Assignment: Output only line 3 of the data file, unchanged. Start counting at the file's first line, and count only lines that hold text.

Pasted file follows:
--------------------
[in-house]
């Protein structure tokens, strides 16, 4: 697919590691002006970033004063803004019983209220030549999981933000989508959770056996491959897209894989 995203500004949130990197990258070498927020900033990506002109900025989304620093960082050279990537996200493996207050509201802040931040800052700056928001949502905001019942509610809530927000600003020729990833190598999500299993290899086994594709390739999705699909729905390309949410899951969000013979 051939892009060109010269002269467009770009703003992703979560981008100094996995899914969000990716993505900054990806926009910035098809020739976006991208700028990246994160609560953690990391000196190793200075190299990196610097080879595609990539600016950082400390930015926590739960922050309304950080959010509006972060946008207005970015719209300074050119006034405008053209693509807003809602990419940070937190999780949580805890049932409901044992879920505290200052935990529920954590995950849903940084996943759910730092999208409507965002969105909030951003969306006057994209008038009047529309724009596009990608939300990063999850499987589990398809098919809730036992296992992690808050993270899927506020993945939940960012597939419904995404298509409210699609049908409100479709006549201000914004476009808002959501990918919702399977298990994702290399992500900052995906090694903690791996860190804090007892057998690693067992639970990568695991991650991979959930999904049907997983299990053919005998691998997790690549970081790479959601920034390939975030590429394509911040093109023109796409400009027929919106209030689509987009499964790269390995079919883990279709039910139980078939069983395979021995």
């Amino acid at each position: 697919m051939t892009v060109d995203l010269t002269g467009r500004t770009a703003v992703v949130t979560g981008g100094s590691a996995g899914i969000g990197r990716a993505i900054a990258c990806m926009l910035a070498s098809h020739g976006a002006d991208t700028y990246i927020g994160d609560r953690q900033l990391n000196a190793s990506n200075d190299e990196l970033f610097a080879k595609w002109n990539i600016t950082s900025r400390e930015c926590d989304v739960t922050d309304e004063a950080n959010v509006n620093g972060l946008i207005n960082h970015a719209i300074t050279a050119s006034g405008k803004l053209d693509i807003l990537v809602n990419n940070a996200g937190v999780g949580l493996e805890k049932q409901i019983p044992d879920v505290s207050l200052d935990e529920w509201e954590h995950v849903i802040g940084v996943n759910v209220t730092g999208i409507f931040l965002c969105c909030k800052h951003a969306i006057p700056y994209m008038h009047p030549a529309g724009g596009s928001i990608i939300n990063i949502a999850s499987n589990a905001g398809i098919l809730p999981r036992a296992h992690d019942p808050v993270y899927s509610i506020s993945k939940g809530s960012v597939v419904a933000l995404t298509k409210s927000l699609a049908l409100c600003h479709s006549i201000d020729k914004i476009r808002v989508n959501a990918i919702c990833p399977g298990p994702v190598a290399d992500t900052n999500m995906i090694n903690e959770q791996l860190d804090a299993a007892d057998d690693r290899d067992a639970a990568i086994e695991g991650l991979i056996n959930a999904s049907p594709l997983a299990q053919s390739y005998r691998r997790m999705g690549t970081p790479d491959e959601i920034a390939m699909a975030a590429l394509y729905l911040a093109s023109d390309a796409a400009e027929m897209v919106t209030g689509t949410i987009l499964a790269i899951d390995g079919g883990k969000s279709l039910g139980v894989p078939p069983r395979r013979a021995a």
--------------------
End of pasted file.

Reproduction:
């Amino acid at each position: 697919m051939t892009v060109d995203l010269t002269g467009r500004t770009a703003v992703v949130t979560g981008g100094s590691a996995g899914i969000g990197r990716a993505i900054a990258c990806m926009l910035a070498s098809h020739g976006a002006d991208t700028y990246i927020g994160d609560r953690q900033l990391n000196a190793s990506n200075d190299e990196l970033f610097a080879k595609w002109n990539i600016t950082s900025r400390e930015c926590d989304v739960t922050d309304e004063a950080n959010v509006n620093g972060l946008i207005n960082h970015a719209i300074t050279a050119s006034g405008k803004l053209d693509i807003l990537v809602n990419n940070a996200g937190v999780g949580l493996e805890k049932q409901i019983p044992d879920v505290s207050l200052d935990e529920w509201e954590h995950v849903i802040g940084v996943n759910v209220t730092g999208i409507f931040l965002c969105c909030k800052h951003a969306i006057p700056y994209m008038h009047p030549a529309g724009g596009s928001i990608i939300n990063i949502a999850s499987n589990a905001g398809i098919l809730p999981r036992a296992h992690d019942p808050v993270y899927s509610i506020s993945k939940g809530s960012v597939v419904a933000l995404t298509k409210s927000l699609a049908l409100c600003h479709s006549i201000d020729k914004i476009r808002v989508n959501a990918i919702c990833p399977g298990p994702v190598a290399d992500t900052n999500m995906i090694n903690e959770q791996l860190d804090a299993a007892d057998d690693r290899d067992a639970a990568i086994e695991g991650l991979i056996n959930a999904s049907p594709l997983a299990q053919s390739y005998r691998r997790m999705g690549t970081p790479d491959e959601i920034a390939m699909a975030a590429l394509y729905l911040a093109s023109d390309a796409a400009e027929m897209v919106t209030g689509t949410i987009l499964a790269i899951d390995g079919g883990k969000s279709l039910g139980v894989p078939p069983r395979r013979a021995a």